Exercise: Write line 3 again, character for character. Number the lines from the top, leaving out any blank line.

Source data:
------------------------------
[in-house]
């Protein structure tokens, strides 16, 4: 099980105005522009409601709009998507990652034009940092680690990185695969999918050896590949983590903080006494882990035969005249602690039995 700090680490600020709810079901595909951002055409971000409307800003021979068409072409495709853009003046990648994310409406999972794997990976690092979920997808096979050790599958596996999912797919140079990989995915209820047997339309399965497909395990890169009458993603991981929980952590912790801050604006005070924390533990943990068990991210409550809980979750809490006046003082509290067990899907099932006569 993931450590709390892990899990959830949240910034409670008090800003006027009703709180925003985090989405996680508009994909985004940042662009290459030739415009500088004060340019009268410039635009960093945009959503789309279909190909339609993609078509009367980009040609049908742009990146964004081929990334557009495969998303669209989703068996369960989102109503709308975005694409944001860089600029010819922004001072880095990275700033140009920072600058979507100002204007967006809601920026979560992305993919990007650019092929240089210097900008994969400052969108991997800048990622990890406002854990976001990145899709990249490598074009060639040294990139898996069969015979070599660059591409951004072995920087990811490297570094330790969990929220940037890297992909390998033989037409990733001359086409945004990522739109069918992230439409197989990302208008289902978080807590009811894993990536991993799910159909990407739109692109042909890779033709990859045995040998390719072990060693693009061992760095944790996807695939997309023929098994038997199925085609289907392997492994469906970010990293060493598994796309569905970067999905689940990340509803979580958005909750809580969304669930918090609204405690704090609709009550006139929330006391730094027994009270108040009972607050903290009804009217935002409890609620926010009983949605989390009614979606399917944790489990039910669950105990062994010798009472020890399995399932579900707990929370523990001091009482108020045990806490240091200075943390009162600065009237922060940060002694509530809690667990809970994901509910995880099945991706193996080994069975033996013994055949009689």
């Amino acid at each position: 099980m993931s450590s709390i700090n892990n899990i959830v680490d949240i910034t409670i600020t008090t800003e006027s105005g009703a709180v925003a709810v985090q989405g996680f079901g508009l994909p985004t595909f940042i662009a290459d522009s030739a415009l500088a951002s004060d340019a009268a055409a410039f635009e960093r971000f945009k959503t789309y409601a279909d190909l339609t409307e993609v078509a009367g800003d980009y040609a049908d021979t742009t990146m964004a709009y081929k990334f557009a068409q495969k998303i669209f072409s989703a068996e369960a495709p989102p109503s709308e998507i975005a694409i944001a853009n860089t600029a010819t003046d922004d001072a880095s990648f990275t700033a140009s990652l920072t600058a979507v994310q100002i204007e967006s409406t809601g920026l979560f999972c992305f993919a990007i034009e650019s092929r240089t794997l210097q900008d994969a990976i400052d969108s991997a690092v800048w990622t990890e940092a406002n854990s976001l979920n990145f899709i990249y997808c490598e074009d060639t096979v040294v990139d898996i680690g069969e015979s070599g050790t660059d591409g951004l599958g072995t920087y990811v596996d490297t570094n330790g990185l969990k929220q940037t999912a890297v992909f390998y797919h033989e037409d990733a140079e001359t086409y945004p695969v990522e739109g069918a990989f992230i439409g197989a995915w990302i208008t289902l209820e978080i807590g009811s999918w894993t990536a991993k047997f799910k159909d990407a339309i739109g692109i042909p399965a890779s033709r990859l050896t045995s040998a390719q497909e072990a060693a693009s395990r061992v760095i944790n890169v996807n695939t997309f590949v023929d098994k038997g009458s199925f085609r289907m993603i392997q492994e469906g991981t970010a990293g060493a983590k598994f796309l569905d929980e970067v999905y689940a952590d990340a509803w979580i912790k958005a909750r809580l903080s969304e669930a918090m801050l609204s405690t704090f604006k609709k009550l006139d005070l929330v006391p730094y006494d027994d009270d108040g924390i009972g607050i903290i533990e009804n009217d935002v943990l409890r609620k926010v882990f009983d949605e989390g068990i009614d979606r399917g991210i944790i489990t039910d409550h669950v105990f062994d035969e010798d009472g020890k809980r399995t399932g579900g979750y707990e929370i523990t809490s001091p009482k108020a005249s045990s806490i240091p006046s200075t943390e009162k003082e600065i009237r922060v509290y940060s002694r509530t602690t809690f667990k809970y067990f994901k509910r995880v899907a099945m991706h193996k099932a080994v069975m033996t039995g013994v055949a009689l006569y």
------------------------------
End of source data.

């Amino acid at each position: 099980m993931s450590s709390i700090n892990n899990i959830v680490d949240i910034t409670i600020t008090t800003e006027s105005g009703a709180v925003a709810v985090q989405g996680f079901g508009l994909p985004t595909f940042i662009a290459d522009s030739a415009l500088a951002s004060d340019a009268a055409a410039f635009e960093r971000f945009k959503t789309y409601a279909d190909l339609t409307e993609v078509a009367g800003d980009y040609a049908d021979t742009t990146m964004a709009y081929k990334f557009a068409q495969k998303i669209f072409s989703a068996e369960a495709p989102p109503s709308e998507i975005a694409i944001a853009n860089t600029a010819t003046d922004d001072a880095s990648f990275t700033a140009s990652l920072t600058a979507v994310q100002i204007e967006s409406t809601g920026l979560f999972c992305f993919a990007i034009e650019s092929r240089t794997l210097q900008d994969a990976i400052d969108s991997a690092v800048w990622t990890e940092a406002n854990s976001l979920n990145f899709i990249y997808c490598e074009d060639t096979v040294v990139d898996i680690g069969e015979s070599g050790t660059d591409g951004l599958g072995t920087y990811v596996d490297t570094n330790g990185l969990k929220q940037t999912a890297v992909f390998y797919h033989e037409d990733a140079e001359t086409y945004p695969v990522e739109g069918a990989f992230i439409g197989a995915w990302i208008t289902l209820e978080i807590g009811s999918w894993t990536a991993k047997f799910k159909d990407a339309i739109g692109i042909p399965a890779s033709r990859l050896t045995s040998a390719q497909e072990a060693a693009s395990r061992v760095i944790n890169v996807n695939t997309f590949v023929d098994k038997g009458s199925f085609r289907m993603i392997q492994e469906g991981t970010a990293g060493a983590k598994f796309l569905d929980e970067v999905y689940a952590d990340a509803w979580i912790k958005a909750r809580l903080s969304e669930a918090m801050l609204s405690t704090f604006k609709k009550l006139d005070l929330v006391p730094y006494d027994d009270d108040g924390i009972g607050i903290i533990e009804n009217d935002v943990l409890r609620k926010v882990f009983d949605e989390g068990i009614d979606r399917g991210i944790i489990t039910d409550h669950v105990f062994d035969e010798d009472g020890k809980r399995t399932g579900g979750y707990e929370i523990t809490s001091p009482k108020a005249s045990s806490i240091p006046s200075t943390e009162k003082e600065i009237r922060v509290y940060s002694r509530t602690t809690f667990k809970y067990f994901k509910r995880v899907a099945m991706h193996k099932a080994v069975m033996t039995g013994v055949a009689l006569y």